The road to home seemed longer, the red sand and mud heavy on her feet and the sun pierced her skin as she walked.
She tried to keep to the shade of the trees as she made her way up the hill, being careful not to scruff her shoes against the stones and the pebbles. The houses were simple, most made from mud with corrugated iron sheets. Yet every time she came there were changes – a son or daughter that had done well in the city would come home and build a house – a duplex two storey building and it would stand out amongst the other decaying houses like a new wife in the Eze’s compound.
One day she and her brother would build a nice house with a proper toilet and bathroom for their father.
She sighed. She was the Ada – the first and only daughter and her husband would be expected to play a big part in renovating her father’s estate but something in her rejected the idea of any man spending money on her family – it would be like them paying for her as if she was some kind of object. It was her culture and it was expected but she knew of many women who stayed in marriages because of the bride price and the other gifts that their husband’s family had paid during the marriage ceremonies.
She thought of her father. A man his age should not be squatting over that monstrosity called a pit latrine. It was not sanitary and it was an absolute eyesore. It was the one thing she hated about visiting home.
Now Ndeh was a small village with a primary school and Secondary school children had to catch a bus to the next bigger village – to go to school. It had a church for weddings and funerals and a small community hall to host the events around those weddings and funerals.
Her mother had told her that a hundred years ago before the white man had come and turned everything upside down that it used to be busy market town. She spoke of how her mother; the grandmother she never knew had a stall there where she sold vegetables – bright green okra and bitter leaf spinach, bananas and oranges, plantain and yams.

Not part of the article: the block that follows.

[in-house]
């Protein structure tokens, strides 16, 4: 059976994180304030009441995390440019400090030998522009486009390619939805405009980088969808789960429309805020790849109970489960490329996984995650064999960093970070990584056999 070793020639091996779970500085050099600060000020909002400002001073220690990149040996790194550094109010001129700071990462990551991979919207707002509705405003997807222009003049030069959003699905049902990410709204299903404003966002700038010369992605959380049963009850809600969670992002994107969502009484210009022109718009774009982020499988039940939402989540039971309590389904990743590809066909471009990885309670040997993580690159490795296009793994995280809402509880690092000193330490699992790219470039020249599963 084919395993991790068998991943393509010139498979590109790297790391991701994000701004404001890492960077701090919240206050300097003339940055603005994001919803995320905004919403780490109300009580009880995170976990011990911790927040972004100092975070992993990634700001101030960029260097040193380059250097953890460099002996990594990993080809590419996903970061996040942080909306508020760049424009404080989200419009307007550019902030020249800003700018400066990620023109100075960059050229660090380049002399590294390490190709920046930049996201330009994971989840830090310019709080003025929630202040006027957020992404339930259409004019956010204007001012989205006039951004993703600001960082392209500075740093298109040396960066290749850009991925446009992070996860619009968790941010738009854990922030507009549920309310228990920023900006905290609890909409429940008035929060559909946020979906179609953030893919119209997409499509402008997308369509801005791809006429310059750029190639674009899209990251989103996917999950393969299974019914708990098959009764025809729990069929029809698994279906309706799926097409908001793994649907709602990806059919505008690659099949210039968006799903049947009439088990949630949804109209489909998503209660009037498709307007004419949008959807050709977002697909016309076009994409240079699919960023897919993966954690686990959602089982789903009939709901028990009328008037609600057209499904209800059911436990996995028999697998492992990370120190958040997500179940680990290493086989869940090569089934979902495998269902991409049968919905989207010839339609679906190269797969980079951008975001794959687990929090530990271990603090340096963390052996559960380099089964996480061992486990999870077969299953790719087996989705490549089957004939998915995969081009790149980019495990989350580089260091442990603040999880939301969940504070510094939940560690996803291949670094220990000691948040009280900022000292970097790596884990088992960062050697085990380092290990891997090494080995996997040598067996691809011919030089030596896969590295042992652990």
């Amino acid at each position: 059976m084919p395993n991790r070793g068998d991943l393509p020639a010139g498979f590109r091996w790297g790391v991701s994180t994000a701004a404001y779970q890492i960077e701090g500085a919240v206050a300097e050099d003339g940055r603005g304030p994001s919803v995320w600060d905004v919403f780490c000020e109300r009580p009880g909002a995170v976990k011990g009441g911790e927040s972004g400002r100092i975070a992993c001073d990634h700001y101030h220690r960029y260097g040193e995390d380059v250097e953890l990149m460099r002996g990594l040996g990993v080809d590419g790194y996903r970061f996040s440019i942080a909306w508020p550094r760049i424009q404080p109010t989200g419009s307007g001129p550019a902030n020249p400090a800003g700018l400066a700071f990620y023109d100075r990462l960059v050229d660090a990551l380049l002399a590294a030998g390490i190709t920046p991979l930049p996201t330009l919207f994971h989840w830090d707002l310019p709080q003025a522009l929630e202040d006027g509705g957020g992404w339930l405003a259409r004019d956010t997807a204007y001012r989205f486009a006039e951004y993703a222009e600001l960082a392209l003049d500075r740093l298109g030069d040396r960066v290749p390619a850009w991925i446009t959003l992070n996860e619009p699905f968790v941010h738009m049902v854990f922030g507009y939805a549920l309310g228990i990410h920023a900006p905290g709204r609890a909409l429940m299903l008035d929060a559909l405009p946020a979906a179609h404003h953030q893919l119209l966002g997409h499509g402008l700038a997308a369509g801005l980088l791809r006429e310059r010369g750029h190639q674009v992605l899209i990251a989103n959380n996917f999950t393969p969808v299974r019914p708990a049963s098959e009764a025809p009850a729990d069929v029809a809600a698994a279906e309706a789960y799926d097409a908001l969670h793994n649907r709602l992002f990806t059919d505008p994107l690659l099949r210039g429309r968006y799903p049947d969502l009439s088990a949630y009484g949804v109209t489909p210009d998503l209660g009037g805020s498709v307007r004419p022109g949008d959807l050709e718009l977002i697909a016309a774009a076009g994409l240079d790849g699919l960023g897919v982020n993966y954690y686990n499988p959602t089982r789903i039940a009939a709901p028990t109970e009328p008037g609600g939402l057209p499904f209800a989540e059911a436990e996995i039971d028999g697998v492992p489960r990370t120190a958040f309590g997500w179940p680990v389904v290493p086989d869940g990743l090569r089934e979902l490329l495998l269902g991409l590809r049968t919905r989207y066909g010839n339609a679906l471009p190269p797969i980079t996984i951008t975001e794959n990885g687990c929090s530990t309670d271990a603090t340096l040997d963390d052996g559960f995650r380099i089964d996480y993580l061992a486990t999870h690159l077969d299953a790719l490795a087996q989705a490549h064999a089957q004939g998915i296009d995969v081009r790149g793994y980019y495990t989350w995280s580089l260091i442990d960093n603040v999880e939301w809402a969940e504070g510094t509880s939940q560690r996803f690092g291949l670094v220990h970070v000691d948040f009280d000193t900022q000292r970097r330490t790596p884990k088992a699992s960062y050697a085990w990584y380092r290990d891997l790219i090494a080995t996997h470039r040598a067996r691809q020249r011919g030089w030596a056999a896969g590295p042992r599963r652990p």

Her grandmother said that Ndeh was so big that its population could not consist of just living people and was firmly convinced that departed souls from other hamlets and towns came to do business in Nde on market days.
The family home was at a intersection between the school and the church and she remembered growing up and how it used to irritate her that the proximity of her home to the church meant that she could not avoid attending morning and evening services, like her other classmates.
She turned the corner into the street and saw the familiar faces smiling at her.
It was one of her father’s neighbours sitting on a little stool, head bent forward as she tackled the washing.
“Welcome my daughter. Ote kwana. Long time no see. How is Lagos?”
“Good evening Nne.”
“Kedu. How are you? “
“Odinma. I am fine. Nne.”
She walked into her house, opened the door and was hit by the weight of heat. Little beads of water ran down the walls of the front room and the mildew forming dark spots on the carpet. She felt the clothes sticking to her skin, and her mouth just wanted water, despite the rickety ceiling fan whirling above her head.
The door opened and her father walked in slowly. He was much thinner, his hair totally white but his eyes lit up when they saw her.
“Welcome. Adanna you have arrived.”
“You look so much like your mother nowadays you know.” He sighed as he lowered himself into a chair.
Ada went into the kitchen and observed the blackened walls. There was a pot of freshly cooked stew on the kerosene stove. Her aunt must have been here recently. She helped Papa with the cooking.
“Papa can I get you some water?”
“Don’t worry. Just sort yourself out. There is a fresh soup that your big mother prepared. You can make some garri and eat.”
She walked back into the sitting room.
“How is Lagos? How is work? How has life been treating you lately?”
She talked about work, her eyes wandering over the broken worn chairs and the threadbare carpet. When she was a little girl, the carpet had been bright royal blue with brown flowers to match the chocolate brown sofa. Now the sofa looked more black than brown and carpet had had turned to a neat coffee shade. The corner held a cabinet with some forlorn pieces of her mother’s plate set and family pictures.
“Papa …I have some news …….”
Her father leant forward and clasped his hands.